Scapegoating Bloggers

I remember a couple years ago when Sean Hannity spat out the word “bloggers” like it was a cuss word and then, during the height of the abuse Sarah Palin was receiving, when she too, blamed bloggers. It was head-scratching because both these public figures had benefited mightily from the record-correcting and positive stories by conservative bloggers. More than that, it was irksome.

Unlike journalists, who have biases but pretend they don’t, bloggers are quite open about their biases. That should be refreshing to public figures feeling persecuted but not sure if the journalist is mean or stupid. Now, because bloggers are rarely paid, especially on the right, bloggers will follow a story until the ends of things. This can be annoying for politicians especially used to the news cycle and teensy attention span of national journalists.

So anyway, Matt Lewis has a piece on bloggers today:

Aside from the fact that Paul’s comments had nothing to do with blogging, Fineman (who works for Newsweek, which is in danger of going out of business) clearly thinks bloggers just spew opinions without any accountability to readers. For better or worse (and trust me, I could do without some of the comments people leave on my blogs), online writers and bloggers are much more accountable to readers than was the case in the supposedly halcyon days of traditional journalism. It is a mistake to yearn for a time when the only hope a reader had of responding to a “serious” journalist was submitting a letter to the editor and hoping it got published.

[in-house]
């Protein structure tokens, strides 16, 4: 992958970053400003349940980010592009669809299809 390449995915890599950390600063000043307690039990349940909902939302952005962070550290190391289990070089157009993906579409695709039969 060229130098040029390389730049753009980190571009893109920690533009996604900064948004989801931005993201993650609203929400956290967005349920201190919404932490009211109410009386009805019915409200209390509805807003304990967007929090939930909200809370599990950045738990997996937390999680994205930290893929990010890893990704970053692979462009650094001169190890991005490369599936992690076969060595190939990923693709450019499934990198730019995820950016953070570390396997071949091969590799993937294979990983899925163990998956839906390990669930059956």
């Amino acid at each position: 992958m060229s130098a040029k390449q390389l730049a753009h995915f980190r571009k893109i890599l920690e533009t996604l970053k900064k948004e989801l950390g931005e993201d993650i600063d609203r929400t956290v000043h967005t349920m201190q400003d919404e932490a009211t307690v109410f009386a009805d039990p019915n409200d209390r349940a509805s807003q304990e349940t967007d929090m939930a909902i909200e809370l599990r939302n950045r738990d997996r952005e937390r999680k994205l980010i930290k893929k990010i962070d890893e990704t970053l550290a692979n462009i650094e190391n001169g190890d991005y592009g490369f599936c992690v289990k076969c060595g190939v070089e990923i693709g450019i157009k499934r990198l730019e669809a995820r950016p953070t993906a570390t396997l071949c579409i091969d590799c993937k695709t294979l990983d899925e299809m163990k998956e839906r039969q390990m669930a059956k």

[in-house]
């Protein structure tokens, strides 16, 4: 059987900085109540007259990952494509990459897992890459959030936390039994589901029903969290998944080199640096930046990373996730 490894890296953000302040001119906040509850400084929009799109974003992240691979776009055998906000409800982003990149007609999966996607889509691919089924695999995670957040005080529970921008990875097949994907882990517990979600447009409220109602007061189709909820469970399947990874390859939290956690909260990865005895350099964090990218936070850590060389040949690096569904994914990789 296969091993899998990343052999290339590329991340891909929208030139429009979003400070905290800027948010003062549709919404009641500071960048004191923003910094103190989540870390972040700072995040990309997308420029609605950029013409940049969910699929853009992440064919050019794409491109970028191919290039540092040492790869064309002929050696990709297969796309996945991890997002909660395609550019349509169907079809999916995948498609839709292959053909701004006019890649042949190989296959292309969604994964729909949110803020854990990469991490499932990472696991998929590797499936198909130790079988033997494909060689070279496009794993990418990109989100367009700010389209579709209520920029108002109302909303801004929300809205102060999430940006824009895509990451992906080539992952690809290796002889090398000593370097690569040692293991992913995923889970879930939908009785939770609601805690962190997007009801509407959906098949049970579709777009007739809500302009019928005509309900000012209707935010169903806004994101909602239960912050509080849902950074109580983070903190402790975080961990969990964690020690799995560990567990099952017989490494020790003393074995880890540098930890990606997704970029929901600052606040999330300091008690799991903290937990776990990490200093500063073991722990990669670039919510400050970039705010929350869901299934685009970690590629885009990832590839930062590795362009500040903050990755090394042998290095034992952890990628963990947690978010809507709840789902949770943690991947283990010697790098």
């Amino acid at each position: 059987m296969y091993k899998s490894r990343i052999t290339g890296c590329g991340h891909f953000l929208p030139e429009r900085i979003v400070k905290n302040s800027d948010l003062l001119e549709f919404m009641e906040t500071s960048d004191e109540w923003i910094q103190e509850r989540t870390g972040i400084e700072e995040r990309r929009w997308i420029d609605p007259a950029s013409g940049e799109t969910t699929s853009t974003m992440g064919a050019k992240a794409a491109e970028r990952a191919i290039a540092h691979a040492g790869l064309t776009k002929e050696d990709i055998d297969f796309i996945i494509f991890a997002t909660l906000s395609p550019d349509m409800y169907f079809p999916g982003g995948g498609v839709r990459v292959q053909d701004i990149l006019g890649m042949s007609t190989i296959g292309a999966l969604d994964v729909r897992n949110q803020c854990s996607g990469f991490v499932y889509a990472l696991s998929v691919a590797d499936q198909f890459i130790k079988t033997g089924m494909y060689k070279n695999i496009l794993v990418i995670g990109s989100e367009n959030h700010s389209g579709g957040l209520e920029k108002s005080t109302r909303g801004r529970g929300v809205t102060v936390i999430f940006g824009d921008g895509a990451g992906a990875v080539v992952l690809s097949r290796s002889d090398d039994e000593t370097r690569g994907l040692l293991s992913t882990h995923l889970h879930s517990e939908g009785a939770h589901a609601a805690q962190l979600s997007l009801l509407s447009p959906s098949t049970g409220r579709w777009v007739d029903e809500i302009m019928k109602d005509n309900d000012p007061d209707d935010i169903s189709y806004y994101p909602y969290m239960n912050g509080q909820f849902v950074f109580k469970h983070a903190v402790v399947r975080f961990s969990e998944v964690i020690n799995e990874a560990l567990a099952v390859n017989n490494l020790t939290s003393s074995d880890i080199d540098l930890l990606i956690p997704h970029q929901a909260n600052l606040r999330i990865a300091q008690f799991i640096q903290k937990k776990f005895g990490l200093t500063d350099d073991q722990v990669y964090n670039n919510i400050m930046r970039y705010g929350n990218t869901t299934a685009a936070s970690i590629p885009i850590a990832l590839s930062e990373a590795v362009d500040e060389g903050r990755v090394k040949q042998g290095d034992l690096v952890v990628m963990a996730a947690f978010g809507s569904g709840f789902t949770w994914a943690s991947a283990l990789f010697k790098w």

As Tim Fernholz, staff writer at The American Prospect magazine, explains: “Many public figures, especially those in the older generation, confused the medium and the message, equating anyone who publishes solely on the Internet with the craziest people who publish solely on the Internet. It’s as if someone read the Weekly World News and then criticized The New York Times for also being printed on paper — two totally different products, but ignorance leads to broad brushes.”

Other bloggers see the media criticism of bloggers as sour grapes. “At least with newspapers, magazines and TV, they had producers and editors they could count on to keep the blemishes covered,” said Andrew Griffin, an Oklahoma-based conservative blogger who was a reporter for various outlets, including a Gannett newspaper in Louisiana. “But now, bloggers and online journalists — the responsible ones, anyway — are covering the hard news stories that the Big Paper editors ignore or don’t have time for. We have broken stories at my two websites that to this day have been ignored by the local Big Paper and the lapdog TV stations.”

I think that’s the real issue: bloggers do the work that journalists used to do and so the politicians are having an even more challenging time keeping their actions hidden and every exposure reveals mainstream media failings. Both parties are unhappy with this turn of events.

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